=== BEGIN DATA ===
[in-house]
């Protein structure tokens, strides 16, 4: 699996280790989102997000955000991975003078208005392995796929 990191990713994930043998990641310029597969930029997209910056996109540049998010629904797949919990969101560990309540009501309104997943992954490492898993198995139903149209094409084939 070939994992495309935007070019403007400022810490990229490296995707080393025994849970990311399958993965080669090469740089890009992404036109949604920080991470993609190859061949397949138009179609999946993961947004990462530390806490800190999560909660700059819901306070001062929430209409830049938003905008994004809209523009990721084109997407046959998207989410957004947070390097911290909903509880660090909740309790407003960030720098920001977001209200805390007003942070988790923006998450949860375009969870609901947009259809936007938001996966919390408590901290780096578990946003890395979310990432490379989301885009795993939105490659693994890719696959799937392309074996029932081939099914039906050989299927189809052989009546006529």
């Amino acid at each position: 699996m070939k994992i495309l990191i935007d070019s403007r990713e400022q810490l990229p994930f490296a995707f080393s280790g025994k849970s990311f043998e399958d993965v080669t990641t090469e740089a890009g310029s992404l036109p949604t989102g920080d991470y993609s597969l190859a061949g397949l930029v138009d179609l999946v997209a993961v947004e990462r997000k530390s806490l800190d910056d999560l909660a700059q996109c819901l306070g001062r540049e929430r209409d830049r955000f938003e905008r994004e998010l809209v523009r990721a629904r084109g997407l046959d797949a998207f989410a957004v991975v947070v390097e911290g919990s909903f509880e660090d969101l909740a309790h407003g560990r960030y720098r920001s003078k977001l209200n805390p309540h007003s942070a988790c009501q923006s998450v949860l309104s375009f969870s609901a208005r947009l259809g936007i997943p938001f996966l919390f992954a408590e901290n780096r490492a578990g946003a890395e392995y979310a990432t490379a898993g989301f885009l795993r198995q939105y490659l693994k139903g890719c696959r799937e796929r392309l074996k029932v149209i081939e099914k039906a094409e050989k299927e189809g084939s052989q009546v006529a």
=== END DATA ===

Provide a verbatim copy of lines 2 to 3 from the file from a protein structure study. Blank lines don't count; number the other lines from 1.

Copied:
């Protein structure tokens, strides 16, 4: 699996280790989102997000955000991975003078208005392995796929 990191990713994930043998990641310029597969930029997209910056996109540049998010629904797949919990969101560990309540009501309104997943992954490492898993198995139903149209094409084939 070939994992495309935007070019403007400022810490990229490296995707080393025994849970990311399958993965080669090469740089890009992404036109949604920080991470993609190859061949397949138009179609999946993961947004990462530390806490800190999560909660700059819901306070001062929430209409830049938003905008994004809209523009990721084109997407046959998207989410957004947070390097911290909903509880660090909740309790407003960030720098920001977001209200805390007003942070988790923006998450949860375009969870609901947009259809936007938001996966919390408590901290780096578990946003890395979310990432490379989301885009795993939105490659693994890719696959799937392309074996029932081939099914039906050989299927189809052989009546006529």
């Amino acid at each position: 699996m070939k994992i495309l990191i935007d070019s403007r990713e400022q810490l990229p994930f490296a995707f080393s280790g025994k849970s990311f043998e399958d993965v080669t990641t090469e740089a890009g310029s992404l036109p949604t989102g920080d991470y993609s597969l190859a061949g397949l930029v138009d179609l999946v997209a993961v947004e990462r997000k530390s806490l800190d910056d999560l909660a700059q996109c819901l306070g001062r540049e929430r209409d830049r955000f938003e905008r994004e998010l809209v523009r990721a629904r084109g997407l046959d797949a998207f989410a957004v991975v947070v390097e911290g919990s909903f509880e660090d969101l909740a309790h407003g560990r960030y720098r920001s003078k977001l209200n805390p309540h007003s942070a988790c009501q923006s998450v949860l309104s375009f969870s609901a208005r947009l259809g936007i997943p938001f996966l919390f992954a408590e901290n780096r490492a578990g946003a890395e392995y979310a990432t490379a898993g989301f885009l795993r198995q939105y490659l693994k139903g890719c696959r799937e796929r392309l074996k029932v149209i081939e099914k039906a094409e050989k299927e189809g084939s052989q009546v006529a």